Wednesday, September 28, 2022

Nobody should be imprisoned for failure to pay debt – UN

Botswana’s civil imprisonment legislation has been labelled as discriminatory, picking on individuals with economic challenges. The UN report says the government must urgently review the system and ensure that individuals are not imprisoned due to inability to repay debt.

“Detention due to inability to pay debt is arbitrary in itself and because it discriminates against individuals due to their economic status.”

The preliminary report was delivered to the government recently by the UN Working Group on Arbitrary Detention who conducted an official visit recently. 

The report says the Group met individuals detained due to their inability to repay a debt, which they say is often not a large sum of money.

“Additionally to the debt that they have failed to pay, these individuals are liable for Sheriff’s costs, which in many cases doubles or even triples the owed amount.”  Although imprisonment is not lengthy (usually of three months), the report says debtors are also detained together with other prisoners and still required to repay the debt, including the Sheriff’s costs upon release.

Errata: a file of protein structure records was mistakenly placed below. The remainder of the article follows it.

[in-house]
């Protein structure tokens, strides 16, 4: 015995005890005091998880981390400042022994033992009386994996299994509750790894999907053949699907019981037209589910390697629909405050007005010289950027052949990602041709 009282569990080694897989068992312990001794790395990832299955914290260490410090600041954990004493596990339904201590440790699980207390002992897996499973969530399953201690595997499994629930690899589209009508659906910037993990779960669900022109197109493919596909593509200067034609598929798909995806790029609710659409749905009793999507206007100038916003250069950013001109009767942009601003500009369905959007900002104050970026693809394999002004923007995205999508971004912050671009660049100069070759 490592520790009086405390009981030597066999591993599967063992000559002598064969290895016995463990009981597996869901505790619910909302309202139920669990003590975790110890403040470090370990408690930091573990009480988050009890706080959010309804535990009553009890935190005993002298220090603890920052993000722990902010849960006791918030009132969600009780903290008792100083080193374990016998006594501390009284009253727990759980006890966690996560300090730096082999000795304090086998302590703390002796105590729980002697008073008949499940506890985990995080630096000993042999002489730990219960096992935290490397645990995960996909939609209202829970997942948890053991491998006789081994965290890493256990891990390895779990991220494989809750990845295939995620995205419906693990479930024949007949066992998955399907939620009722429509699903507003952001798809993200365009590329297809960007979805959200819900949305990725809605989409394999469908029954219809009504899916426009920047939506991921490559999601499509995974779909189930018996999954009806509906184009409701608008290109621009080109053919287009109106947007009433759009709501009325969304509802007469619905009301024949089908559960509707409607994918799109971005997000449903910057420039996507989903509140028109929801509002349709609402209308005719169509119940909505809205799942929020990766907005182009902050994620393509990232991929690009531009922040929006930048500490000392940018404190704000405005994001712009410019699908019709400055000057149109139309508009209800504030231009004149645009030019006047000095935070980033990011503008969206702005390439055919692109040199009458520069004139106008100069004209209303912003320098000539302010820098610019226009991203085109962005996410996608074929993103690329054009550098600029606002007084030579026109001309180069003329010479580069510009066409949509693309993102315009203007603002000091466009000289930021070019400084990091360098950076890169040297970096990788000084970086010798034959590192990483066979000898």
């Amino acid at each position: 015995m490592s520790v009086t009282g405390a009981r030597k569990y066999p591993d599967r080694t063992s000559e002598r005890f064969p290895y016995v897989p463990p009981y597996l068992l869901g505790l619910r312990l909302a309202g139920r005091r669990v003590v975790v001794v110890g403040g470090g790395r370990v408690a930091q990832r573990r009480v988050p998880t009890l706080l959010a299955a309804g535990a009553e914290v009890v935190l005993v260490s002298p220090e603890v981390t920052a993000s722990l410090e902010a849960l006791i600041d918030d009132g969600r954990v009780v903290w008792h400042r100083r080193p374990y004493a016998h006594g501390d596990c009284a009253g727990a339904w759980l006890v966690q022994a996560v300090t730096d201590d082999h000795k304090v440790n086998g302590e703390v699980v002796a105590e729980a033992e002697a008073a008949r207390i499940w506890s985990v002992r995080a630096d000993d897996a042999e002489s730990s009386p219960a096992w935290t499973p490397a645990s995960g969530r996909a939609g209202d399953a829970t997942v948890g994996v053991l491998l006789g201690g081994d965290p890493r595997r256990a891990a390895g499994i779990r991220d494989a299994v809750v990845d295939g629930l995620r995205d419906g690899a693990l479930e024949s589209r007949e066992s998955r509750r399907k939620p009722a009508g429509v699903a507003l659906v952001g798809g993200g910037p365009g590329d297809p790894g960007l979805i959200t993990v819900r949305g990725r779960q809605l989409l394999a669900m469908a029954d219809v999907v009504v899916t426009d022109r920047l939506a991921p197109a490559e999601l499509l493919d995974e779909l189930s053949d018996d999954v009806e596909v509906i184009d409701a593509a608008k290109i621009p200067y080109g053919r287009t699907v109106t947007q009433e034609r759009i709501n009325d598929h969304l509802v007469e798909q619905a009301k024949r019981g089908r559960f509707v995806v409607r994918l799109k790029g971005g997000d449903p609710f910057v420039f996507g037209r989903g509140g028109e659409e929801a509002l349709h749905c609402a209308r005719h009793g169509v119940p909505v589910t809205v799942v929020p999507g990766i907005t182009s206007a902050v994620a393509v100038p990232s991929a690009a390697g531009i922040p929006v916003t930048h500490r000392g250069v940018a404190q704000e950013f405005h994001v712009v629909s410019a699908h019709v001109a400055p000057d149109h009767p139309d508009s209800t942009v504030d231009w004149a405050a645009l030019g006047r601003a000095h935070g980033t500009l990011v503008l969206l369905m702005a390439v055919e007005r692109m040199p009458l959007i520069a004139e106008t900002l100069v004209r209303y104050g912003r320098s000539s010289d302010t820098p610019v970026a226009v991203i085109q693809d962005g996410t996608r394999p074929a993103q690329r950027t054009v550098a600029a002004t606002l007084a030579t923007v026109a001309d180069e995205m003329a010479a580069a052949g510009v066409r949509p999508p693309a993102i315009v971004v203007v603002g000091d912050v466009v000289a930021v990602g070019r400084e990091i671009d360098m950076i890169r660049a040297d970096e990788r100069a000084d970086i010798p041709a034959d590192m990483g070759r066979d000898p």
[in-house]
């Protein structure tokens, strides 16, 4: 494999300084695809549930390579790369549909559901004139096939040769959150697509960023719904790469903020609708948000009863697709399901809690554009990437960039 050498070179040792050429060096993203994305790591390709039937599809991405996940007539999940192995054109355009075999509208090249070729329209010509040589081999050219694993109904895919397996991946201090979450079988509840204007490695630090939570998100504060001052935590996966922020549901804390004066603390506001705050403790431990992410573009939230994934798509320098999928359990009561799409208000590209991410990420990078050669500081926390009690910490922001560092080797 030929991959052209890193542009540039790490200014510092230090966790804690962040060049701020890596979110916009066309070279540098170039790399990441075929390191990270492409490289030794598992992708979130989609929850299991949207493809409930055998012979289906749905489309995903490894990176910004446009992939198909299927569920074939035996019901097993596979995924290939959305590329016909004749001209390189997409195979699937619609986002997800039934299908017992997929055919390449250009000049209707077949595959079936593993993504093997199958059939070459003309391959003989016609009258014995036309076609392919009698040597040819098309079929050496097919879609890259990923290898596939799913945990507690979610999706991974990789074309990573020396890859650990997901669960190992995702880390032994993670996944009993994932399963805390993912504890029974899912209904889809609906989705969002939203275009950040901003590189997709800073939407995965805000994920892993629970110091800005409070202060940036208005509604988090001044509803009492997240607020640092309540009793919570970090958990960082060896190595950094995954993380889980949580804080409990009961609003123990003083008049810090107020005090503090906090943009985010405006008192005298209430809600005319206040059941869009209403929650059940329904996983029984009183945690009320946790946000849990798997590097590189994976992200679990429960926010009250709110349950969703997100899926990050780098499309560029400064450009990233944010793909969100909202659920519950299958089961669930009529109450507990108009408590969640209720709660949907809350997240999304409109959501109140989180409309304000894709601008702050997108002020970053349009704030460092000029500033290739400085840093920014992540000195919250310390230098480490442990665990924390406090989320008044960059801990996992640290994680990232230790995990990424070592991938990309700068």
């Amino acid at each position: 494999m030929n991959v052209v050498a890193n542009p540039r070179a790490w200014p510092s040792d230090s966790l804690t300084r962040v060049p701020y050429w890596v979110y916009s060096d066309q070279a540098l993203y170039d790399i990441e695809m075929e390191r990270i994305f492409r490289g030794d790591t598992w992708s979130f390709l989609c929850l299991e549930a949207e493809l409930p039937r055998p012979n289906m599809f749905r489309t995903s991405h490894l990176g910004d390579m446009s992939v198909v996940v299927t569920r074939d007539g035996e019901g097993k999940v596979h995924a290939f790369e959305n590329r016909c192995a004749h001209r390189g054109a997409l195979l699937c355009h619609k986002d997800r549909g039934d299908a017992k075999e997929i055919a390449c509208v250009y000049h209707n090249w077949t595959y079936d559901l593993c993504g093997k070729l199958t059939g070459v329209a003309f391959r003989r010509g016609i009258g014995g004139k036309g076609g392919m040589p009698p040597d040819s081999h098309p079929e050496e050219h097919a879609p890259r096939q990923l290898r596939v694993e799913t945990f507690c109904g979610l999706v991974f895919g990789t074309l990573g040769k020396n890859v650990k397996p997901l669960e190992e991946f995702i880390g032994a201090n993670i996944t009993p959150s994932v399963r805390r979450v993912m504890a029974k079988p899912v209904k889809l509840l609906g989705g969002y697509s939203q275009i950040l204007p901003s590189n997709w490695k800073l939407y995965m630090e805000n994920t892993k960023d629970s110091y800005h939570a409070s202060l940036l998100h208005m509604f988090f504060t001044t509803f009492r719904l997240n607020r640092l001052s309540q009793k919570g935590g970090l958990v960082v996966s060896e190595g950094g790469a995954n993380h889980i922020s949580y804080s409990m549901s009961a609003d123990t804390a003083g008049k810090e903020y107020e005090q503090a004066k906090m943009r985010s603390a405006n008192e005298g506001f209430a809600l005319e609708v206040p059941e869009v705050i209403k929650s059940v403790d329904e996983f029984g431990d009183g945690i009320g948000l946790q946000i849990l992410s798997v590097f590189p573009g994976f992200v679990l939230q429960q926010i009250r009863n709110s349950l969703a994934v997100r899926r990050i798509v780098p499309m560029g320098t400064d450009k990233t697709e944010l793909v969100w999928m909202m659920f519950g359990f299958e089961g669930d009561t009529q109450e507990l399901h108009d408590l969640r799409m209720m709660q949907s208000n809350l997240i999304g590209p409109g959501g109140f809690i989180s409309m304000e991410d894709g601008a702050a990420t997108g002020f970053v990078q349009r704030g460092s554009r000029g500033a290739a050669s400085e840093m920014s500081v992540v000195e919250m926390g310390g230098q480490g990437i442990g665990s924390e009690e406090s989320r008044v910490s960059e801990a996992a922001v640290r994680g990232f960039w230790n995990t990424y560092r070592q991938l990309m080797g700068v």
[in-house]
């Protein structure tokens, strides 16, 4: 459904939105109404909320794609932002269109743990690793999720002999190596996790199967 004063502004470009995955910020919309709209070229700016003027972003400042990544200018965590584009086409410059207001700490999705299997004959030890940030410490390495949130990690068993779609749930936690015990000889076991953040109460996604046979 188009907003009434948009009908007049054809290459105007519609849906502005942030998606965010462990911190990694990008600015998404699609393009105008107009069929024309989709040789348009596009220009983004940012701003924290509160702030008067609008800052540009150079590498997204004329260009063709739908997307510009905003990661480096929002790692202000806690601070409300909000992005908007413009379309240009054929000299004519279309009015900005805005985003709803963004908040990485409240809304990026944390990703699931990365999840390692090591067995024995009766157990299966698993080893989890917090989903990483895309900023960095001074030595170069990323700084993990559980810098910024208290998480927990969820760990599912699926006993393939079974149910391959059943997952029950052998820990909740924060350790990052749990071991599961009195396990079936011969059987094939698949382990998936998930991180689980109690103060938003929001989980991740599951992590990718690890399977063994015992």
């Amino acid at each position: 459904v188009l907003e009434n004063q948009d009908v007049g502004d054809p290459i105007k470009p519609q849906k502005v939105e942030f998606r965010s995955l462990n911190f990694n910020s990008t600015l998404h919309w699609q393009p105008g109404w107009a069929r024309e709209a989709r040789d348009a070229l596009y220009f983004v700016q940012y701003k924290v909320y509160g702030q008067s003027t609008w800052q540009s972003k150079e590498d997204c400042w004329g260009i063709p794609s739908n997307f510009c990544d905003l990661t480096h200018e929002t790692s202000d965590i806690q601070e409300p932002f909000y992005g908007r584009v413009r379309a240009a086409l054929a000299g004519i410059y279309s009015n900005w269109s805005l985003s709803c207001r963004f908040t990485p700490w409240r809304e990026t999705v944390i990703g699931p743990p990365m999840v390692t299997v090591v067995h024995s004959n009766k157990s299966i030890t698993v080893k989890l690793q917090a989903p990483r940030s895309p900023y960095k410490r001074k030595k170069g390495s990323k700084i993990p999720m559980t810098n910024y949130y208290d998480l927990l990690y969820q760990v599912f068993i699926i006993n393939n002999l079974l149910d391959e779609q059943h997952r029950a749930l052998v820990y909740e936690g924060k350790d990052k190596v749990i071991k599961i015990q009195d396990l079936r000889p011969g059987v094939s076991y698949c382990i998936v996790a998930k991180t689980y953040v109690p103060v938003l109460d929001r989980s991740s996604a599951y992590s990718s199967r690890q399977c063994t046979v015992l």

The Group makes reference to Article 11 of the UN International Covenant on Economic, Social and Cultural Rights which is non-derogable and reflects customary international law, and prohibits the deprivation of liberty due to debt.

“The States Parties to the present Covenant recognize the right of everyone to an adequate standard of living for himself and his family, including adequate food, clothing and housing, and to the continuous improvement of living conditions. The States Parties will take appropriate steps to ensure the realization of this right, recognizing to this effect the essential importance of international co-operation based on free consent,” reads Article 11.1 of the Covenant.

In Botswana civil imprisonment is an application made to the court for the Judgment debtor to be imprisoned for failure to pay as per the settlement agreement made before the District Labour Office in terms of section 7(13) as read with 28(2) of the Trade Disputes Act of 2016. Any party whom there has been nulla bona return filed by the Deputy Sheriff is illegible.

These concerns are just part of the preliminary findings of the Working Group. The Group says they look forward to continue engaging in constructive dialogue with the government of Botswana over the next few months while they determine our final conclusions in relation to the country visit. “We acknowledge with gratitude the willingness and openness of the Government to invite the Working Group and note that this is an opportunity for introducing reforms to address situations, which may amount to arbitrary deprivation of liberty.”

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